About

I am a cultural historian with a PhD (2010) from the University of Manchester. I published The Georgian Menagerie: exotic animals in eighteenth-century London with I.B.Tauris in 2015. My thesis doctoral was titled “Exotic Animals in Eighteenth-Century Britain” and has been published as a series of articles in journals. I will update this blog regularly with material either from my thesis, current research, or from forthcoming publications.

In 2009/10 I was a predoctoral fellow at the Max-Planck-Institut für Wissenschaftsgeschichte, Berlin (Max Planck Institute for the History of Science).  More recently, I was temporary lecturer in Museology at the University of Manchester for the academic year 2010/11.

My doctoral thesis and several of the publications to come out of it were generously funded by a doctoral studentship award from the Arts and Humanities Research Council (UK) in 2007-2009 and by a predoctoral fellowship granted by the Max-Planck-Gesellschaft (Germany) in 2009/10.

13 Responses to About

  1. hi christopher, i’m working on an art project looking at early museum developments in malaya – and i was trying to track down the movement of animals and specimens to the uk. i have a list of animals donated to london zoo in 1922, and was thinking about trying to find if they had any offspring i.e. genealogical connection to current zoo animals and also where deceased animals from that collection ended up in. i haven’t had much luck- but came across your bog and found it really interesting. i’m wondering if you have any stories you have uncovered specifically about animals from malaysia/singapore – the orang-utan you wrote about wasn’t given a specific origin and neither a few of the elephants – i’d like to see if i could find their origins….. any suggestions or malaya related connections would be great to know about. vb, erika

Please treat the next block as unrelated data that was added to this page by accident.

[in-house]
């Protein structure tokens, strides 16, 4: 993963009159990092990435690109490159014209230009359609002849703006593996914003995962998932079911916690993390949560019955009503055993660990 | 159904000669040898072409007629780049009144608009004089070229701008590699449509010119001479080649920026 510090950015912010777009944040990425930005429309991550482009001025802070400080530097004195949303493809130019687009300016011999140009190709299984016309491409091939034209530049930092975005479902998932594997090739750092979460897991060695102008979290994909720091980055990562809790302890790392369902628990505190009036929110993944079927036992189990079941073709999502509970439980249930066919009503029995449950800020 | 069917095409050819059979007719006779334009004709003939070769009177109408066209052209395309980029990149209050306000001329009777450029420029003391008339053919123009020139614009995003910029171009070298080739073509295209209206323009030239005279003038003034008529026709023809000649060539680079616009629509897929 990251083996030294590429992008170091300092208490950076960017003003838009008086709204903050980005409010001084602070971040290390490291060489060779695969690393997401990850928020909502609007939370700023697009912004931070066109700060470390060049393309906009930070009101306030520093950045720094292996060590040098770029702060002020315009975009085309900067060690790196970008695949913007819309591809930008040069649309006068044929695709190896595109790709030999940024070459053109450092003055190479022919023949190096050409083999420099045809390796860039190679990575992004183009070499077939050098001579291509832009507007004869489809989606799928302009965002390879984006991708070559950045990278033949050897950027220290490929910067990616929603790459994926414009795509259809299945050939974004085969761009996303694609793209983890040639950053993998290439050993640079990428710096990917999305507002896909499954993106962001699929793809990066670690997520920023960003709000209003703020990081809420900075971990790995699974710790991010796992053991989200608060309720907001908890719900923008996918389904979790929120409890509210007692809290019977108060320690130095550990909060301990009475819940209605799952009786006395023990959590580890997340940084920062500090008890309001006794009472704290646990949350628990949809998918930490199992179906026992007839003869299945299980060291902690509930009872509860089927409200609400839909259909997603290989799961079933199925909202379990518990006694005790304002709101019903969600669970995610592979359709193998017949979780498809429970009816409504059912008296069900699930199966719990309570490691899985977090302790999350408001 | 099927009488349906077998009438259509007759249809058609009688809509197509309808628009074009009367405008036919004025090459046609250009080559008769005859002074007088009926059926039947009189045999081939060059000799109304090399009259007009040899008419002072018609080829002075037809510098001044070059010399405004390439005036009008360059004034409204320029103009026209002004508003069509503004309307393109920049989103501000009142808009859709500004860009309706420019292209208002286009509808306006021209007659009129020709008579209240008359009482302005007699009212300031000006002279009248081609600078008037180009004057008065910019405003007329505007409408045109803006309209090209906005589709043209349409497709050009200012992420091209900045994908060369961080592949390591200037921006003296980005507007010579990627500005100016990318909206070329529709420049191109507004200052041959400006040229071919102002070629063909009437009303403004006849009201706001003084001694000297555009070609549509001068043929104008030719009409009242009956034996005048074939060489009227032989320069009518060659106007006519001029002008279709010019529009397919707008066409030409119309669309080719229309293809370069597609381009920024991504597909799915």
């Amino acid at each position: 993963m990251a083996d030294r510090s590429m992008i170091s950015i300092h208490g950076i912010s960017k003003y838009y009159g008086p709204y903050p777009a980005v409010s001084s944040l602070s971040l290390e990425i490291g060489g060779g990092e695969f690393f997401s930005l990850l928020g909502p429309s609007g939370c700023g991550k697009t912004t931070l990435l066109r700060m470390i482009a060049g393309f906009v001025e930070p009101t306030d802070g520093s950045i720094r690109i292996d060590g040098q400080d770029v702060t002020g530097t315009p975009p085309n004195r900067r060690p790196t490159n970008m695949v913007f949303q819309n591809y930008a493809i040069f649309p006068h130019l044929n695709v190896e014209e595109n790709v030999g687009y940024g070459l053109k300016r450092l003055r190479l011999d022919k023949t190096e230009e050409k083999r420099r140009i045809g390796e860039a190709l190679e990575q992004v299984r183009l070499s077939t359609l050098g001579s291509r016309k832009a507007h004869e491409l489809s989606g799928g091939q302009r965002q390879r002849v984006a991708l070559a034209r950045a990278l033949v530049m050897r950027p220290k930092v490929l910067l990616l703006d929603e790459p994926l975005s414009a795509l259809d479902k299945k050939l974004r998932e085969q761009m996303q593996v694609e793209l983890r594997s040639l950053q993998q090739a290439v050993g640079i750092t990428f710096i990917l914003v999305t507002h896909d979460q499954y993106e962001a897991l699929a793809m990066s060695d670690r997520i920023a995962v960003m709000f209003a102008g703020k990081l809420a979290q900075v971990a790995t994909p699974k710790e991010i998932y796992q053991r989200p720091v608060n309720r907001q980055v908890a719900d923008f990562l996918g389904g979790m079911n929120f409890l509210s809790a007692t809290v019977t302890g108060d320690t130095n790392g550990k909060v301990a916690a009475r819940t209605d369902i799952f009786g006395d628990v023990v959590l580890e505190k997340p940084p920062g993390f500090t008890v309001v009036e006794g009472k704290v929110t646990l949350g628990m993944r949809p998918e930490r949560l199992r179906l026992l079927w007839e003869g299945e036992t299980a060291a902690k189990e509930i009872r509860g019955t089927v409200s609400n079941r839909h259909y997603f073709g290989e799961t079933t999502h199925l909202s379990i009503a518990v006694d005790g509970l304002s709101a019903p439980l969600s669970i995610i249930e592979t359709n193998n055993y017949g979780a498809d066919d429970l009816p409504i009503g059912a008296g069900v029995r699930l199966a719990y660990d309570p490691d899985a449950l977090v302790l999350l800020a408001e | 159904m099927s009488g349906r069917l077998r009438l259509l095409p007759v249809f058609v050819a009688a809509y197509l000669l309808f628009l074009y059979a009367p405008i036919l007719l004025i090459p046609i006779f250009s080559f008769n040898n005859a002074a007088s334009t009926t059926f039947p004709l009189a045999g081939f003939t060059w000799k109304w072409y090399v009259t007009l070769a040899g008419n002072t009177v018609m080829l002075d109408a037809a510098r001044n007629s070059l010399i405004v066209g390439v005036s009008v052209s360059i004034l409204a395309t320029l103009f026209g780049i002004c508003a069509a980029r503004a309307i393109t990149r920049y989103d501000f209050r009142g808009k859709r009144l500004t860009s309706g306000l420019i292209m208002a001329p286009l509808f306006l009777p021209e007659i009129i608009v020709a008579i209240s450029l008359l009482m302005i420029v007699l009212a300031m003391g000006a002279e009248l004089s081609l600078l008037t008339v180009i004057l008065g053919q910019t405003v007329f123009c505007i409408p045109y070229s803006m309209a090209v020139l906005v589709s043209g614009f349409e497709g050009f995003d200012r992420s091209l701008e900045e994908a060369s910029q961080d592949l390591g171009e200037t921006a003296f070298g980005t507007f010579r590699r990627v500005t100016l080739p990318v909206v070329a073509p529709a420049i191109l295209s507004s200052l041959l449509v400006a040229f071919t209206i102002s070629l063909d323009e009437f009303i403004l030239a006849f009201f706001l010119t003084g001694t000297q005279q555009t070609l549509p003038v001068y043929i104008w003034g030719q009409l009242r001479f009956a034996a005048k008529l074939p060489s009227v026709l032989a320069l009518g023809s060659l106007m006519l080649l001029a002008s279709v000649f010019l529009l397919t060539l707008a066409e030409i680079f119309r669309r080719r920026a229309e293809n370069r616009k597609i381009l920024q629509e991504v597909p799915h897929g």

• Hello,

      I would be surprised if there is any genealogical link between animals in UK zoos and those from Malaysia in the past. I think that it was only recently that many animals could be successfully bred captivity, certainly large mammals and primates will not have a direct lineage to the 1920s. I think animals were brought and trapped to order from specialist zoological suppliers until the 1950s or 60s.

      It is probably possible though to date current animals in the ZSL back to the 80s or 70s though – especially primates.

      One thing you could try would be to search the catalogue or database of the Natural History Museum for species from Malaysia or Singapore. They will have records of where these animals are from and who gave them to the collections. Some of these animals will be from the London Zoological Society. You will then be able to find out more about them that way.

      Another way you could find more information is to use google books and search by date, choose the period you want and type something like Malaysia and orang-utan… I suspect a number of nineteenth and early 20th century texts will appear in readable PDFs that will contain stories or accounts of animals from Malaysia in collections.

      As you may know, normally animals often arrived with scant details of their origins.

      Sorry I cannot be of more help. I will run a brief search and email you with anything I may find.

      Best, Chris

  2. Natalie Lawrence says:

    Dear Christopher,